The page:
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Are We Here Because of Beer?



When you’re sitting back enjoying a few Local Beers (if you currently aren’t drinking a few Local Beers this is your cue to do so), like me, your mind probably starts to wander. As you stare into that golden elixir all manner of questions formulate - like ‘why does beer exist?’ and ‘why does this beer taste so goddamn good?’ and ‘if the average person walks 5 kilometers an hour and our nearest servo is 3 kilometers away, why is it taking Dad more than 10 years to go and grab some Tim Tams?


Some questions we may never know the answer to, but’s let’s address the first one because the answer might reveal more than we ever might have guessed!


Now I want you to think of all the incredible things that you are thankful for in this world. I am sure that like me, at the top of our list will be friends, family (still love you Dad) and single-celled fungi. Well maybe not. But fungi should be at the top of your list because these fungi, or yeasts as they are better known, are responsible for those Local Beers you are now drinking. (You did go get some from the fridge right?)


You see these yeasts love sugar, I mean really love it. Seeking out sugar is their primary purpose, just like your single mate trying to pull on the dance floor at 2am after too many beers. When they find sugar these yeasts have a massive sugary orgy, and then fart out carbon dioxide and, most importantly, alcohol. This process you might know as fermentation, and without it there would be no scotch in your soda, gin in your tonic, or (perish the thought) Local Beers in your belly.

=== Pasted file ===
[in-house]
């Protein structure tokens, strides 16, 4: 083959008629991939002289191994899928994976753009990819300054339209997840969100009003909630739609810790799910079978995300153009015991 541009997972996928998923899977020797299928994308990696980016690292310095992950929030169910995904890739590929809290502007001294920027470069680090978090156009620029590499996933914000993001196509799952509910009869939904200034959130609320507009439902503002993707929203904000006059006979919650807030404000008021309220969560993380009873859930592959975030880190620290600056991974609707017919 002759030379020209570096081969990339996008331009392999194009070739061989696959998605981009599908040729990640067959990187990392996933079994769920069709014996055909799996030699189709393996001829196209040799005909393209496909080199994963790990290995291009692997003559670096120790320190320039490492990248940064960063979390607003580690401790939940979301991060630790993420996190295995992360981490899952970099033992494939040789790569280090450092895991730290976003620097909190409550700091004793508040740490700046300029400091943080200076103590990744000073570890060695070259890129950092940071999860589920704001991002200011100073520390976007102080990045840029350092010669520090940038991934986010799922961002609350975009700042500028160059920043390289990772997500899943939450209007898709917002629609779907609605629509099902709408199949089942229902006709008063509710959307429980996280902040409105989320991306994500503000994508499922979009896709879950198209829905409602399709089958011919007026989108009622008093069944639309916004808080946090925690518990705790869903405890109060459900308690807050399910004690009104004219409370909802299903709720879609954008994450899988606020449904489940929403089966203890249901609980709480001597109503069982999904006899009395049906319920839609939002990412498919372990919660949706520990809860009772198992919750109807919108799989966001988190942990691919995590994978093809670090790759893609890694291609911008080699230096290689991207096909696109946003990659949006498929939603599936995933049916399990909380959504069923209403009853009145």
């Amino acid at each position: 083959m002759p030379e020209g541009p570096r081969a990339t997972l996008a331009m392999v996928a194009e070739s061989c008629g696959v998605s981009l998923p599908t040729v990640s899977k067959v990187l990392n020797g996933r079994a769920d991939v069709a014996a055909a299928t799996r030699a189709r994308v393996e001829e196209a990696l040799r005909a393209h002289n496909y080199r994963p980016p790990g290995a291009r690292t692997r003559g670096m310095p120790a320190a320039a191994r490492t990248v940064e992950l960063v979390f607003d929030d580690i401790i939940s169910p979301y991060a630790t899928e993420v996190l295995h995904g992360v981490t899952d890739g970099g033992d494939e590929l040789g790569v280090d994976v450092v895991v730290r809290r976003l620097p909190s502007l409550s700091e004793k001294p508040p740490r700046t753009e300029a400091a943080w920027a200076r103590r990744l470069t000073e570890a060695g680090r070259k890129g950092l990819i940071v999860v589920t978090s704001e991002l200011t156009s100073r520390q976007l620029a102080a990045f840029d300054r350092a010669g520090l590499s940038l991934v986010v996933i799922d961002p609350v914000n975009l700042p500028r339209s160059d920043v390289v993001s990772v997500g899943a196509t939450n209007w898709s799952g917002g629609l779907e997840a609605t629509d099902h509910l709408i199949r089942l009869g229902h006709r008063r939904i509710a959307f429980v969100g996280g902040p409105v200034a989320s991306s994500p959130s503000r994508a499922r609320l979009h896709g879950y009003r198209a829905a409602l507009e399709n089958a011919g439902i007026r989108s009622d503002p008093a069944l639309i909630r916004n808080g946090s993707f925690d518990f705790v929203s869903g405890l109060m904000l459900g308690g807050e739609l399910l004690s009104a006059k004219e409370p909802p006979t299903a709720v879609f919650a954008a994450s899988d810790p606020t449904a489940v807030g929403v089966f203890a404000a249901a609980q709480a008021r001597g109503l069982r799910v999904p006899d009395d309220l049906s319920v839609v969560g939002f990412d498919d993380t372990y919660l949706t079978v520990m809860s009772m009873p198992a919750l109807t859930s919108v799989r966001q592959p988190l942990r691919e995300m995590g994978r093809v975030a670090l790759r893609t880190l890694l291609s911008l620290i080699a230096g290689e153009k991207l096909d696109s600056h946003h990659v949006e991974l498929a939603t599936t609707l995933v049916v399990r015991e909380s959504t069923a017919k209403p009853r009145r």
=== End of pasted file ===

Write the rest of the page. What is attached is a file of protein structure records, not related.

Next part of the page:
Luckily wild yeasts are all around us, but finding sugar isn’t easy for them. It’s only when the fruit starts to rot and the skin breaks that the yeast can penetrate their way inside and start fermenting. When that happens you end up with alcoholic winey/cidery rotting fruit drink - yum yum!! It wasn't just early humans who discovered this alcoholic rotting fruit and sought it out. African elephants have been known to go on a massive bender through the savannah after gorging themselves on this rotting fruit. Luckily there is no one enforcing drunk and disorderly regulations in the African Savannah!


Early humans too would have enjoyed a few rotting fruit winey/cider concoctions but the greatest leap forward came when we worked out the same process could occur with grains. You see grains do an even better job of protecting their precious energy from yeast. The sugars in grains are stored inside their seeds and husks as starch - something that can’t be processed by yeast. But about 10,000 years ago a civilization in the Middle East known as the Sumer (or South Mesopotamia) realised that if you collected and stored barely in a dark wet pot, the seeds would be tricked into thinking they were in the soil. When that occurs the seeds germinate, meaning they sprout. The starch inside them is then converted into a form of sugar yeast. And this is how the first beer, well a thick alcoholic gloop, was created - and we haven’t looked back since.


The Sumerians weren’t really sure what was occurring and why this substance gave them euphoric and mind-altering effects. They, like most early civilisations, figured that it must be a gift from the gods. And if the gods have provided them with a gift, it would be rude, even sacrilegious to refuse.


Around the same time humans learnt how to ‘brew’ this early beer, we began to settle down in communities and start tending to fields. Was this just coincidence? Was the grain actually to be used to make bread? Well we now know the world's biggest boozehounds, the Egyptians, directed around 40% of the grain grown to produce beer. Archaeologists then are pretty much in agreement that beer was the primary factor that lead to permanent humans settlements, and later, for civilisations to arise. Could it be said then that today, we are here because of beer?


We’d like to think so, and we’ll drink a couple of Local Beers to that!



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A Local Beer acknowledge the traditional owners of Australia. We pay our respects to them, their cultures and to their elders past, present and emerging.

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